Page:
(Photo: Fast Co Exist)
Date: June 2, 2015
Why we love it: Who would have thought that water — a commodity that’s a dire necessary to our very survival would be part of investment portfolios? In this blog post that was originally contributed to Fast Co Exist, Brooke Barton, Ceres’ senior water program director talks about companies that are trying to understand how localized water risks affect their investment in utility bonds and just how the California water crisis came to be. Barton points out key factors that have contributed to the water crisis and even suggests that there’s room for venture capitals to back water-related solutions.
(Photo: Amnesty International)
Date: July 6, 2015
Nonprofit: Amnesty International
Why we love it: When you’re in the throws of do-goodery, it is oftentimes hard to take stock of the small wins along the way. Amnesty International put together a list of 14 global human rights successes to provide hope to those supporting the fights to end travesties, which included marriage equality, a pardoning in Nigeria, segregation and much more.
(Photo: Environmental Deferense Fund)
Date: August 26, 2015
Nonprofit: Environmental Defense Fund
Why we love it: Natalie Peyronnin, the director of science policy for the Mississippi River Delta Restoration program at EDF, gives a sombering detail of the time she spent cleaning up after Hurricane Katrina hit Louisiana more than 10 years ago. While signs point to progress, companies, agencies and nonprofits are working to ensure that a tragedy like this never happens again, and that starts with finding solutions to protect Louisiana’s coastal wetlands which are still at-risk of depletion.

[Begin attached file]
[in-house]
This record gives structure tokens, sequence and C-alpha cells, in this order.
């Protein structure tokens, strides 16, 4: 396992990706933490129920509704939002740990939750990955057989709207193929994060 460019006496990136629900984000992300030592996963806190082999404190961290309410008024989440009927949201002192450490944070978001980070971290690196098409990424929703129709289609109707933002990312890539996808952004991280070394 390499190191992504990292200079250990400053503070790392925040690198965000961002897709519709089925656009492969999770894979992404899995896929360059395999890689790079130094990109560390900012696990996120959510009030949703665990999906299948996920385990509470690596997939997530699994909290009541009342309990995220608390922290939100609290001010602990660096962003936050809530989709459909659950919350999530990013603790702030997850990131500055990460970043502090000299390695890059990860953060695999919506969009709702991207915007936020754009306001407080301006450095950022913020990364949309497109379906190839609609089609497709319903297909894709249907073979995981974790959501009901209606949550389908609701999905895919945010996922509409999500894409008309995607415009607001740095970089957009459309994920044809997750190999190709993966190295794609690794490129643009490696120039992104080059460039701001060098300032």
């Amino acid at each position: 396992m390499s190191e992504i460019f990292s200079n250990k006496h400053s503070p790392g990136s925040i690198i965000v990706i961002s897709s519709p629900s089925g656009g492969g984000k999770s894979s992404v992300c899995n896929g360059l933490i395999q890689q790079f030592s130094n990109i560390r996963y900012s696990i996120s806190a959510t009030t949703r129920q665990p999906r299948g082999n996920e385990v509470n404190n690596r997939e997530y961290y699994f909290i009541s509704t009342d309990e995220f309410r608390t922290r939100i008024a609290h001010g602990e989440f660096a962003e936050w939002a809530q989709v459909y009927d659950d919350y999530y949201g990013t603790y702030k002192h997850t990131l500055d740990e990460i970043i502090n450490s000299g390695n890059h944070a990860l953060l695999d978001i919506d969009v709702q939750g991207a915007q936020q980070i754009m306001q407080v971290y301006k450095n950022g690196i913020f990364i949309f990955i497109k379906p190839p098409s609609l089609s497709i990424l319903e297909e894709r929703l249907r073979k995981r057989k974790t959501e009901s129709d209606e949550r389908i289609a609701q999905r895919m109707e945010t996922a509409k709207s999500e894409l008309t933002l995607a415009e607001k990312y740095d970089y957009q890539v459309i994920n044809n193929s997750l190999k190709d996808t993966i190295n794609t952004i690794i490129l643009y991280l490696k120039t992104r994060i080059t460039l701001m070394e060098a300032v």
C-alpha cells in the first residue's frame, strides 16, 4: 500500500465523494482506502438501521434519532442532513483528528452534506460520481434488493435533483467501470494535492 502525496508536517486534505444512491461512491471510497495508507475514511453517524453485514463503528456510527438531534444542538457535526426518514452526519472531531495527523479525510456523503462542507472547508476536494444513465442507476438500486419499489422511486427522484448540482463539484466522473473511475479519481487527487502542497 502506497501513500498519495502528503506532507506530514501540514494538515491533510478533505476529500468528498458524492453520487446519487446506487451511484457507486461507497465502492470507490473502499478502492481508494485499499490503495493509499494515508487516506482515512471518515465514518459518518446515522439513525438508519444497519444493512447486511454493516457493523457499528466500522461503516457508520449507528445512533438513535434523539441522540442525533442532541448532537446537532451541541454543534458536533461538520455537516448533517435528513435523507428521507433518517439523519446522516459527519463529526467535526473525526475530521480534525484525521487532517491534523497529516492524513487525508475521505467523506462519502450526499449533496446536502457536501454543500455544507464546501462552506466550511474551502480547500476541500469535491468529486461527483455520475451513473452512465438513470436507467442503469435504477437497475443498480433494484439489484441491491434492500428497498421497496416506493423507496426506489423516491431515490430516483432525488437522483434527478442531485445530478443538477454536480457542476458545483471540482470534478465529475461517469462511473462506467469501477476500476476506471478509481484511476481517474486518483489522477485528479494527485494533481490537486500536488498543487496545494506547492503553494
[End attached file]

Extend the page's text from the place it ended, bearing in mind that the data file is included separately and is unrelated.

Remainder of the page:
Date: September 29,2015
Why we love it: Kate Willis, who runs social media for Oxfam, stepped from behind the curtain to dispel some mistruths about the Syrian refugee crisis with the hopes of turning apathy into real life change and compassion for those who are experiencing the greatest need. This authentic blog posts reminds us that we’re human first, professionals second, and when we see misconceptions being spread, it is our duty to inform people with facts so that they feel empowered to take a stand or perform an action.
Date: November 20, 2015
Nonprofit: Charles and Lynn Schusterman Foundation
Why we love it: In this post by one of its grantees, Rabbi Micah Buck Yael, The Charles and Lynn Schusterman Foundation lends its platform to allow for the rabbi to give an honest account about gender identity and religion and how the struggle to reconcile the two lead to years of anxiety and fear before walking in a truth that was void of the things that were once feared to be “worst case scenarios.”
Nonprofit: Dave Thomas Foundation for Adoption
Date: November 24, 2015
Why we love it: Madeleine Melcher is an adoptee, an author, and a mother who was adopted when she was 14-months-old. In this poignant call-to-action for the Dave Thomas Foundation, Melcher implores people considering adoption to remember that they are just enough of everything to provide a safe, warm and loving home for some child –namely one of the more than 100,000 children in the system now. It’s a beautiful read, and a calming reminder that we’re never too small (or unprepared) to change a life.